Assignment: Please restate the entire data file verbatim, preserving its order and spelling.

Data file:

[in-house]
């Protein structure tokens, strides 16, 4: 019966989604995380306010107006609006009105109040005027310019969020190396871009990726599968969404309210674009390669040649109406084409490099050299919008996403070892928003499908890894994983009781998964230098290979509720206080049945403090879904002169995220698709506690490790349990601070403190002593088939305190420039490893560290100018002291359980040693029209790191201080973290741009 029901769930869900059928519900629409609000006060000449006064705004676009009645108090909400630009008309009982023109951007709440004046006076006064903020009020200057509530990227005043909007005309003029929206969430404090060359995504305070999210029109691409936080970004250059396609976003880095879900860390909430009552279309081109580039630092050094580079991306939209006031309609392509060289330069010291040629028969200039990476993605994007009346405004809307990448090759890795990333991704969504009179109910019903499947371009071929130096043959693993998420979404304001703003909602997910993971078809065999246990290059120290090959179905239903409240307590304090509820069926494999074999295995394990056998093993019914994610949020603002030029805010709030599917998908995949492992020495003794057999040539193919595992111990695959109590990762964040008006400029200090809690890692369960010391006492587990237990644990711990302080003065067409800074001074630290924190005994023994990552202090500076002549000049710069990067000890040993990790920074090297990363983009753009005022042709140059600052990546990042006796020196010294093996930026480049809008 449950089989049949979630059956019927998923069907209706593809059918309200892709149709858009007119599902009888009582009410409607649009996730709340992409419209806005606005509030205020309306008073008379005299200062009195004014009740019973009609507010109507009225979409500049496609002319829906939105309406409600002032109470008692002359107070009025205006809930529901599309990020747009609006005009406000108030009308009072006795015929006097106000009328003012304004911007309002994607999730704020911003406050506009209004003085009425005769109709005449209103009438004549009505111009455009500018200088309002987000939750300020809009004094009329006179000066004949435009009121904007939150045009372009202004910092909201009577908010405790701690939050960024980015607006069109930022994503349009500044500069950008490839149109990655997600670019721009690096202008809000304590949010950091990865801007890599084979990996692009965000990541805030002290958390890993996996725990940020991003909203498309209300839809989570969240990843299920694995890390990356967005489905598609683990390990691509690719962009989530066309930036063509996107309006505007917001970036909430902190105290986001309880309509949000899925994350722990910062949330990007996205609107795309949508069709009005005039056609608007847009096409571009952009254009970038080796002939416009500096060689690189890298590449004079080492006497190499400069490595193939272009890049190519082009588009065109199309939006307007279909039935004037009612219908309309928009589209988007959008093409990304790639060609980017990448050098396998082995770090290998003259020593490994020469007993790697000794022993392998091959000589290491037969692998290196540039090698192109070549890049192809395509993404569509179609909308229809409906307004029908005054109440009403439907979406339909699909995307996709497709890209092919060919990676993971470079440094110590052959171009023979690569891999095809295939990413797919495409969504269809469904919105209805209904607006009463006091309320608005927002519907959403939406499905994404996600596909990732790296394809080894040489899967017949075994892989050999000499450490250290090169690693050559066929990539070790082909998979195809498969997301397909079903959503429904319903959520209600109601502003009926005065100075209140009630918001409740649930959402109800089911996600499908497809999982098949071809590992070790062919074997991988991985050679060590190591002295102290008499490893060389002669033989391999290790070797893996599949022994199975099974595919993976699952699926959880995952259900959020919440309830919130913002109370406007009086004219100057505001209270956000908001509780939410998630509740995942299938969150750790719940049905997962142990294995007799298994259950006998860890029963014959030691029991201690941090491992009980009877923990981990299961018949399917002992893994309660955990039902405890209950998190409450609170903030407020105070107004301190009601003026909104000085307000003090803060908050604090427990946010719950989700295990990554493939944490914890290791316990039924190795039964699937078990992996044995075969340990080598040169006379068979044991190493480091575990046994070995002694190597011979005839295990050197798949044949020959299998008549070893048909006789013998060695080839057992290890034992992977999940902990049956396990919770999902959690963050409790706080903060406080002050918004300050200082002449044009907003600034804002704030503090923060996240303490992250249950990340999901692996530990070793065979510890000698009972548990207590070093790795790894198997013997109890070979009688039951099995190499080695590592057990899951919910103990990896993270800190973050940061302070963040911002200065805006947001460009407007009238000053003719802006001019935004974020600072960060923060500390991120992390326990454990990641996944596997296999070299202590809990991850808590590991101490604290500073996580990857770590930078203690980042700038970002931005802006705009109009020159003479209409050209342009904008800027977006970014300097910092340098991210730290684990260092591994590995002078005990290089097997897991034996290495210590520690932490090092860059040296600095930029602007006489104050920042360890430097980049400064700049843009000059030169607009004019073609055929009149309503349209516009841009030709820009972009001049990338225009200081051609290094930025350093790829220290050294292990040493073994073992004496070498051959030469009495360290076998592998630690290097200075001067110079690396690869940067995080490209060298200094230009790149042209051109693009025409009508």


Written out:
[in-house]
């Protein structure tokens, strides 16, 4: 019966989604995380306010107006609006009105109040005027310019969020190396871009990726599968969404309210674009390669040649109406084409490099050299919008996403070892928003499908890894994983009781998964230098290979509720206080049945403090879904002169995220698709506690490790349990601070403190002593088939305190420039490893560290100018002291359980040693029209790191201080973290741009 029901769930869900059928519900629409609000006060000449006064705004676009009645108090909400630009008309009982023109951007709440004046006076006064903020009020200057509530990227005043909007005309003029929206969430404090060359995504305070999210029109691409936080970004250059396609976003880095879900860390909430009552279309081109580039630092050094580079991306939209006031309609392509060289330069010291040629028969200039990476993605994007009346405004809307990448090759890795990333991704969504009179109910019903499947371009071929130096043959693993998420979404304001703003909602997910993971078809065999246990290059120290090959179905239903409240307590304090509820069926494999074999295995394990056998093993019914994610949020603002030029805010709030599917998908995949492992020495003794057999040539193919595992111990695959109590990762964040008006400029200090809690890692369960010391006492587990237990644990711990302080003065067409800074001074630290924190005994023994990552202090500076002549000049710069990067000890040993990790920074090297990363983009753009005022042709140059600052990546990042006796020196010294093996930026480049809008 449950089989049949979630059956019927998923069907209706593809059918309200892709149709858009007119599902009888009582009410409607649009996730709340992409419209806005606005509030205020309306008073008379005299200062009195004014009740019973009609507010109507009225979409500049496609002319829906939105309406409600002032109470008692002359107070009025205006809930529901599309990020747009609006005009406000108030009308009072006795015929006097106000009328003012304004911007309002994607999730704020911003406050506009209004003085009425005769109709005449209103009438004549009505111009455009500018200088309002987000939750300020809009004094009329006179000066004949435009009121904007939150045009372009202004910092909201009577908010405790701690939050960024980015607006069109930022994503349009500044500069950008490839149109990655997600670019721009690096202008809000304590949010950091990865801007890599084979990996692009965000990541805030002290958390890993996996725990940020991003909203498309209300839809989570969240990843299920694995890390990356967005489905598609683990390990691509690719962009989530066309930036063509996107309006505007917001970036909430902190105290986001309880309509949000899925994350722990910062949330990007996205609107795309949508069709009005005039056609608007847009096409571009952009254009970038080796002939416009500096060689690189890298590449004079080492006497190499400069490595193939272009890049190519082009588009065109199309939006307007279909039935004037009612219908309309928009589209988007959008093409990304790639060609980017990448050098396998082995770090290998003259020593490994020469007993790697000794022993392998091959000589290491037969692998290196540039090698192109070549890049192809395509993404569509179609909308229809409906307004029908005054109440009403439907979406339909699909995307996709497709890209092919060919990676993971470079440094110590052959171009023979690569891999095809295939990413797919495409969504269809469904919105209805209904607006009463006091309320608005927002519907959403939406499905994404996600596909990732790296394809080894040489899967017949075994892989050999000499450490250290090169690693050559066929990539070790082909998979195809498969997301397909079903959503429904319903959520209600109601502003009926005065100075209140009630918001409740649930959402109800089911996600499908497809999982098949071809590992070790062919074997991988991985050679060590190591002295102290008499490893060389002669033989391999290790070797893996599949022994199975099974595919993976699952699926959880995952259900959020919440309830919130913002109370406007009086004219100057505001209270956000908001509780939410998630509740995942299938969150750790719940049905997962142990294995007799298994259950006998860890029963014959030691029991201690941090491992009980009877923990981990299961018949399917002992893994309660955990039902405890209950998190409450609170903030407020105070107004301190009601003026909104000085307000003090803060908050604090427990946010719950989700295990990554493939944490914890290791316990039924190795039964699937078990992996044995075969340990080598040169006379068979044991190493480091575990046994070995002694190597011979005839295990050197798949044949020959299998008549070893048909006789013998060695080839057992290890034992992977999940902990049956396990919770999902959690963050409790706080903060406080002050918004300050200082002449044009907003600034804002704030503090923060996240303490992250249950990340999901692996530990070793065979510890000698009972548990207590070093790795790894198997013997109890070979009688039951099995190499080695590592057990899951919910103990990896993270800190973050940061302070963040911002200065805006947001460009407007009238000053003719802006001019935004974020600072960060923060500390991120992390326990454990990641996944596997296999070299202590809990991850808590590991101490604290500073996580990857770590930078203690980042700038970002931005802006705009109009020159003479209409050209342009904008800027977006970014300097910092340098991210730290684990260092591994590995002078005990290089097997897991034996290495210590520690932490090092860059040296600095930029602007006489104050920042360890430097980049400064700049843009000059030169607009004019073609055929009149309503349209516009841009030709820009972009001049990338225009200081051609290094930025350093790829220290050294292990040493073994073992004496070498051959030469009495360290076998592998630690290097200075001067110079690396690869940067995080490209060298200094230009790149042209051109693009025409009508």